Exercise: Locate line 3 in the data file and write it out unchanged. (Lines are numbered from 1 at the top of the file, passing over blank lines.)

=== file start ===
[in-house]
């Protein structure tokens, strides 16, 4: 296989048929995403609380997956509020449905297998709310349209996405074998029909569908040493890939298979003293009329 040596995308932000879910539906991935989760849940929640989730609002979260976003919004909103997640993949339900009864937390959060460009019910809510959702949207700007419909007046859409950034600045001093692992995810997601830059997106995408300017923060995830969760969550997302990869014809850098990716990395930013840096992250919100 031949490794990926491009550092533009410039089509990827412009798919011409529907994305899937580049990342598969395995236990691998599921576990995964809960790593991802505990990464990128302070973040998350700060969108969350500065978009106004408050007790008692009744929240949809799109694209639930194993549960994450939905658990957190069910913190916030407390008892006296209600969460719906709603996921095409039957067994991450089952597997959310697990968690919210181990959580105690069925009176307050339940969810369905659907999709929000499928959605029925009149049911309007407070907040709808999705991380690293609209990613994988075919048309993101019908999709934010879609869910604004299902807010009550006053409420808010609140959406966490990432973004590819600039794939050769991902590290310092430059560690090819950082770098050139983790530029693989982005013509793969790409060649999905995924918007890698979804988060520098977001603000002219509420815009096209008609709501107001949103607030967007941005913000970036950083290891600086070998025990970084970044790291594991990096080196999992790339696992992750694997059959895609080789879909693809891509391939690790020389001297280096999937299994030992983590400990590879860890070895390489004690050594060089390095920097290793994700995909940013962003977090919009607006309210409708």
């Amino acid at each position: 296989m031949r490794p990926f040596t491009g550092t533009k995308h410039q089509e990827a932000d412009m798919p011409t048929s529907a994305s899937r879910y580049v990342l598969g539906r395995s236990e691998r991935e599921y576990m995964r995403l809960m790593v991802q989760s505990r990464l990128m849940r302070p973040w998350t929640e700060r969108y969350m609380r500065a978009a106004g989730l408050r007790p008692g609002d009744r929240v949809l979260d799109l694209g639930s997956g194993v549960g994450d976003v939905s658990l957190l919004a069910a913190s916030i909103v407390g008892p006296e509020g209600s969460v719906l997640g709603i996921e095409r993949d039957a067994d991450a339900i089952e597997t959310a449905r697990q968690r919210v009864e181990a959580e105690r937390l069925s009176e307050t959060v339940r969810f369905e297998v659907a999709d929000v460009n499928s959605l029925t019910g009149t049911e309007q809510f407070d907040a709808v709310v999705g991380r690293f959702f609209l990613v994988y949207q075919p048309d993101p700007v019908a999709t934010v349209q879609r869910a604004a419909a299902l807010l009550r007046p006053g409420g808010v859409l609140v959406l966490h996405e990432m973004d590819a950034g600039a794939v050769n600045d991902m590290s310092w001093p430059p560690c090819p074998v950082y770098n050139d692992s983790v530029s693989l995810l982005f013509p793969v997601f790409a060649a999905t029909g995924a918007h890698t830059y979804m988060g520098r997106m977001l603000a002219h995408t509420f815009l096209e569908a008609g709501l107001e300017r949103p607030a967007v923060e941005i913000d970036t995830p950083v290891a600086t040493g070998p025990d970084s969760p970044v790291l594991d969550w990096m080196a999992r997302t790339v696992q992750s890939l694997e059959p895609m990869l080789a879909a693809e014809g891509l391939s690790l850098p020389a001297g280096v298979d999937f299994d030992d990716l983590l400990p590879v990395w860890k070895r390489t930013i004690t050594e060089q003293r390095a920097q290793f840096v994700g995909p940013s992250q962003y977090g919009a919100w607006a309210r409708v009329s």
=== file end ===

């Amino acid at each position: 296989m031949r490794p990926f040596t491009g550092t533009k995308h410039q089509e990827a932000d412009m798919p011409t048929s529907a994305s899937r879910y580049v990342l598969g539906r395995s236990e691998r991935e599921y576990m995964r995403l809960m790593v991802q989760s505990r990464l990128m849940r302070p973040w998350t929640e700060r969108y969350m609380r500065a978009a106004g989730l408050r007790p008692g609002d009744r929240v949809l979260d799109l694209g639930s997956g194993v549960g994450d976003v939905s658990l957190l919004a069910a913190s916030i909103v407390g008892p006296e509020g209600s969460v719906l997640g709603i996921e095409r993949d039957a067994d991450a339900i089952e597997t959310a449905r697990q968690r919210v009864e181990a959580e105690r937390l069925s009176e307050t959060v339940r969810f369905e297998v659907a999709d929000v460009n499928s959605l029925t019910g009149t049911e309007q809510f407070d907040a709808v709310v999705g991380r690293f959702f609209l990613v994988y949207q075919p048309d993101p700007v019908a999709t934010v349209q879609r869910a604004a419909a299902l807010l009550r007046p006053g409420g808010v859409l609140v959406l966490h996405e990432m973004d590819a950034g600039a794939v050769n600045d991902m590290s310092w001093p430059p560690c090819p074998v950082y770098n050139d692992s983790v530029s693989l995810l982005f013509p793969v997601f790409a060649a999905t029909g995924a918007h890698t830059y979804m988060g520098r997106m977001l603000a002219h995408t509420f815009l096209e569908a008609g709501l107001e300017r949103p607030a967007v923060e941005i913000d970036t995830p950083v290891a600086t040493g070998p025990d970084s969760p970044v790291l594991d969550w990096m080196a999992r997302t790339v696992q992750s890939l694997e059959p895609m990869l080789a879909a693809e014809g891509l391939s690790l850098p020389a001297g280096v298979d999937f299994d030992d990716l983590l400990p590879v990395w860890k070895r390489t930013i004690t050594e060089q003293r390095a920097q290793f840096v994700g995909p940013s992250q962003y977090g919009a919100w607006a309210r409708v009329s």